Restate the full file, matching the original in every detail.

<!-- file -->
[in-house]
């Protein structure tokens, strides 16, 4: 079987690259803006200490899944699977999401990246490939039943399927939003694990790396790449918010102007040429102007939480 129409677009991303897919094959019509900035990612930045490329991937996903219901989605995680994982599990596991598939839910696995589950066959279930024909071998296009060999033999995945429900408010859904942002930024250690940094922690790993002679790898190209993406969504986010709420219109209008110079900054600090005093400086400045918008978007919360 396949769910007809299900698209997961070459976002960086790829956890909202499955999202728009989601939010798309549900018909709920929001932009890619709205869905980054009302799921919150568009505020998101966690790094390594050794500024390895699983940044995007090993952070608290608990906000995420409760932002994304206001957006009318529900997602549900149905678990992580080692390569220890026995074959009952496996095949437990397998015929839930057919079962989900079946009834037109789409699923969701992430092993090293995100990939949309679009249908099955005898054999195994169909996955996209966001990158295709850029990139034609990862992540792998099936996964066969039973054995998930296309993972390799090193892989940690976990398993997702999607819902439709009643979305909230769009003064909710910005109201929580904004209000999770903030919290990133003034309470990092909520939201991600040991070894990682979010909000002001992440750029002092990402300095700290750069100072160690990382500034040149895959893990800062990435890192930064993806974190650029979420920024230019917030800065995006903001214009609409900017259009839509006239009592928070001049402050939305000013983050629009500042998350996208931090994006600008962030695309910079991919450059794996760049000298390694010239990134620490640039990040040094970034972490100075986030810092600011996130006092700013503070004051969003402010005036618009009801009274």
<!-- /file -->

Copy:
[in-house]
């Protein structure tokens, strides 16, 4: 079987690259803006200490899944699977999401990246490939039943399927939003694990790396790449918010102007040429102007939480 129409677009991303897919094959019509900035990612930045490329991937996903219901989605995680994982599990596991598939839910696995589950066959279930024909071998296009060999033999995945429900408010859904942002930024250690940094922690790993002679790898190209993406969504986010709420219109209008110079900054600090005093400086400045918008978007919360 396949769910007809299900698209997961070459976002960086790829956890909202499955999202728009989601939010798309549900018909709920929001932009890619709205869905980054009302799921919150568009505020998101966690790094390594050794500024390895699983940044995007090993952070608290608990906000995420409760932002994304206001957006009318529900997602549900149905678990992580080692390569220890026995074959009952496996095949437990397998015929839930057919079962989900079946009834037109789409699923969701992430092993090293995100990939949309679009249908099955005898054999195994169909996955996209966001990158295709850029990139034609990862992540792998099936996964066969039973054995998930296309993972390799090193892989940690976990398993997702999607819902439709009643979305909230769009003064909710910005109201929580904004209000999770903030919290990133003034309470990092909520939201991600040991070894990682979010909000002001992440750029002092990402300095700290750069100072160690990382500034040149895959893990800062990435890192930064993806974190650029979420920024230019917030800065995006903001214009609409900017259009839509006239009592928070001049402050939305000013983050629009500042998350996208931090994006600008962030695309910079991919450059794996760049000298390694010239990134620490640039990040040094970034972490100075986030810092600011996130006092700013503070004051969003402010005036618009009801009274």